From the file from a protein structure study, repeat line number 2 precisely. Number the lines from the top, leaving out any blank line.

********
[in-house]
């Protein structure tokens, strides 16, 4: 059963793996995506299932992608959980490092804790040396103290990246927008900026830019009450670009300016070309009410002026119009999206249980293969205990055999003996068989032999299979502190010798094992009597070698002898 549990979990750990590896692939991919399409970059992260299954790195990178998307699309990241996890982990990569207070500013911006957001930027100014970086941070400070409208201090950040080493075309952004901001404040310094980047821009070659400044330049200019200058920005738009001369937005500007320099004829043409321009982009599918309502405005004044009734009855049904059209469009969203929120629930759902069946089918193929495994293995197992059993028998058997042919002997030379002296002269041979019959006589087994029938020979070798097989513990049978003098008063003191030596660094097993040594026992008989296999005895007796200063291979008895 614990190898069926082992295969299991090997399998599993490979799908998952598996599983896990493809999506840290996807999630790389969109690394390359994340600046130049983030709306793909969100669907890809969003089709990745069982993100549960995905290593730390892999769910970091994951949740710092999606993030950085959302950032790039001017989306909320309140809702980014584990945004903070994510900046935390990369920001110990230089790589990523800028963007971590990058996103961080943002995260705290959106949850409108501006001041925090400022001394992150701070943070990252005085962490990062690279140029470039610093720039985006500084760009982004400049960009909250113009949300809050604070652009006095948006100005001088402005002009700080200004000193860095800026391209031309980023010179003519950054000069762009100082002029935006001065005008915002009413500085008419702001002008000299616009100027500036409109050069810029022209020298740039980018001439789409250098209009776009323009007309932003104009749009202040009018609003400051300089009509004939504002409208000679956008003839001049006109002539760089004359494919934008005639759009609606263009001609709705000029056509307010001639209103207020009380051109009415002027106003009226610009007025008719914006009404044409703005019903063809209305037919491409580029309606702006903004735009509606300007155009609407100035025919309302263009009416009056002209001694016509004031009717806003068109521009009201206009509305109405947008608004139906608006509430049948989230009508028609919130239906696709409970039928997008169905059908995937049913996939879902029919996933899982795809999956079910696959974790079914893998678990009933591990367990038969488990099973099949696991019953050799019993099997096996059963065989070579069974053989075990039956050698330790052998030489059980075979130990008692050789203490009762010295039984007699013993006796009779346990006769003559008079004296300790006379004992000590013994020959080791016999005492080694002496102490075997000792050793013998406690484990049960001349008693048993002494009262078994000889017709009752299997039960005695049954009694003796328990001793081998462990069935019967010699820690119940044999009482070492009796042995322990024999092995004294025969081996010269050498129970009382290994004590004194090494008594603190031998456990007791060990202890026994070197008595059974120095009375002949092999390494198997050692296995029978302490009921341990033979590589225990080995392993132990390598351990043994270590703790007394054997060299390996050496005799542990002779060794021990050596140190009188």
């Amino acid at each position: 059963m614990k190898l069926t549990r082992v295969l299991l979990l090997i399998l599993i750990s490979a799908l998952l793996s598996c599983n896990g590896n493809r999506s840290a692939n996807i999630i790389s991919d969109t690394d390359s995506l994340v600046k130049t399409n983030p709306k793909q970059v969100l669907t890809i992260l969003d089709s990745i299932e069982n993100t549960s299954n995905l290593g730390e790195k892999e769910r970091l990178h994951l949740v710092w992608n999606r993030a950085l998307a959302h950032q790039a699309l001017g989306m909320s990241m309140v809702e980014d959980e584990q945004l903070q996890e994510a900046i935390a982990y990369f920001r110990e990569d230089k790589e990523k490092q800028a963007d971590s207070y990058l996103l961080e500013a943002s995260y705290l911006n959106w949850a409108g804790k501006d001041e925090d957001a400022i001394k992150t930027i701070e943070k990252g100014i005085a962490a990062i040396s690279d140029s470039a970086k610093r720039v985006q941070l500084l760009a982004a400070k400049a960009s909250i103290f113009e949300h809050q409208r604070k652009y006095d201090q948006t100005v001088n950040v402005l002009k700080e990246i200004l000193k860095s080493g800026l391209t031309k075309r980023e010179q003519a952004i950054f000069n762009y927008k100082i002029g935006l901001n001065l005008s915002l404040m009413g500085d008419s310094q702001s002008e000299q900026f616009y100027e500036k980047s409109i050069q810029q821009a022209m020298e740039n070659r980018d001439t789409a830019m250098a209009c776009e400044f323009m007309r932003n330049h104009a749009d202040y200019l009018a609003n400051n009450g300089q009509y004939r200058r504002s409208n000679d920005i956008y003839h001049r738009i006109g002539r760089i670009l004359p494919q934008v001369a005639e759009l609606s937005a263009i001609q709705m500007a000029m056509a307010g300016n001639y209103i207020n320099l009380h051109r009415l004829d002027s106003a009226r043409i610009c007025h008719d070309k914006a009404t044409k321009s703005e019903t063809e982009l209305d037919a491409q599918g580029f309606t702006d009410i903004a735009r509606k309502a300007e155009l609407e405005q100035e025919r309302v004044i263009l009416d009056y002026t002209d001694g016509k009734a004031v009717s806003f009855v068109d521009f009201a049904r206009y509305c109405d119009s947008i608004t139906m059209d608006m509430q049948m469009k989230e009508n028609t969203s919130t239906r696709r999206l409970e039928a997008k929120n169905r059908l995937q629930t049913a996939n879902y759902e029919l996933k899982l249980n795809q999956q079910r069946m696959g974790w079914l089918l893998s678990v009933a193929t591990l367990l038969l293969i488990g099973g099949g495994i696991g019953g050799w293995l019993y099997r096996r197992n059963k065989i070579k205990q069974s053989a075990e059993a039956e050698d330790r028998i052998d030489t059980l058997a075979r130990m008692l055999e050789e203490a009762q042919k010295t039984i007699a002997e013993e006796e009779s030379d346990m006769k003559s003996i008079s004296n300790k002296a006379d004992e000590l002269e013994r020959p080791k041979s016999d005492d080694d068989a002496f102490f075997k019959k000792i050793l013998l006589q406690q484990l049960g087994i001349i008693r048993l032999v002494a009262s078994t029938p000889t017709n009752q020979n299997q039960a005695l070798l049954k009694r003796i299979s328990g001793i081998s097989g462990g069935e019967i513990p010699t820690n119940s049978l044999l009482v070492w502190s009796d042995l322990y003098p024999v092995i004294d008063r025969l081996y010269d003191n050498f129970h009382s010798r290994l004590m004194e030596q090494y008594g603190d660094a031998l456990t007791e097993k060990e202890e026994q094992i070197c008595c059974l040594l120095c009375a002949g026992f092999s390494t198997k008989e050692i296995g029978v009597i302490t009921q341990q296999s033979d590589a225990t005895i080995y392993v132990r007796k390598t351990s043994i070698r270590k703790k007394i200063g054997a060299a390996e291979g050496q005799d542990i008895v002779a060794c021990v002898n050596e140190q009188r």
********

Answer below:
């Protein structure tokens, strides 16, 4: 059963793996995506299932992608959980490092804790040396103290990246927008900026830019009450670009300016070309009410002026119009999206249980293969205990055999003996068989032999299979502190010798094992009597070698002898 549990979990750990590896692939991919399409970059992260299954790195990178998307699309990241996890982990990569207070500013911006957001930027100014970086941070400070409208201090950040080493075309952004901001404040310094980047821009070659400044330049200019200058920005738009001369937005500007320099004829043409321009982009599918309502405005004044009734009855049904059209469009969203929120629930759902069946089918193929495994293995197992059993028998058997042919002997030379002296002269041979019959006589087994029938020979070798097989513990049978003098008063003191030596660094097993040594026992008989296999005895007796200063291979008895 614990190898069926082992295969299991090997399998599993490979799908998952598996599983896990493809999506840290996807999630790389969109690394390359994340600046130049983030709306793909969100669907890809969003089709990745069982993100549960995905290593730390892999769910970091994951949740710092999606993030950085959302950032790039001017989306909320309140809702980014584990945004903070994510900046935390990369920001110990230089790589990523800028963007971590990058996103961080943002995260705290959106949850409108501006001041925090400022001394992150701070943070990252005085962490990062690279140029470039610093720039985006500084760009982004400049960009909250113009949300809050604070652009006095948006100005001088402005002009700080200004000193860095800026391209031309980023010179003519950054000069762009100082002029935006001065005008915002009413500085008419702001002008000299616009100027500036409109050069810029022209020298740039980018001439789409250098209009776009323009007309932003104009749009202040009018609003400051300089009509004939504002409208000679956008003839001049006109002539760089004359494919934008005639759009609606263009001609709705000029056509307010001639209103207020009380051109009415002027106003009226610009007025008719914006009404044409703005019903063809209305037919491409580029309606702006903004735009509606300007155009609407100035025919309302263009009416009056002209001694016509004031009717806003068109521009009201206009509305109405947008608004139906608006509430049948989230009508028609919130239906696709409970039928997008169905059908995937049913996939879902029919996933899982795809999956079910696959974790079914893998678990009933591990367990038969488990099973099949696991019953050799019993099997096996059963065989070579069974053989075990039956050698330790052998030489059980075979130990008692050789203490009762010295039984007699013993006796009779346990006769003559008079004296300790006379004992000590013994020959080791016999005492080694002496102490075997000792050793013998406690484990049960001349008693048993002494009262078994000889017709009752299997039960005695049954009694003796328990001793081998462990069935019967010699820690119940044999009482070492009796042995322990024999092995004294025969081996010269050498129970009382290994004590004194090494008594603190031998456990007791060990202890026994070197008595059974120095009375002949092999390494198997050692296995029978302490009921341990033979590589225990080995392993132990390598351990043994270590703790007394054997060299390996050496005799542990002779060794021990050596140190009188």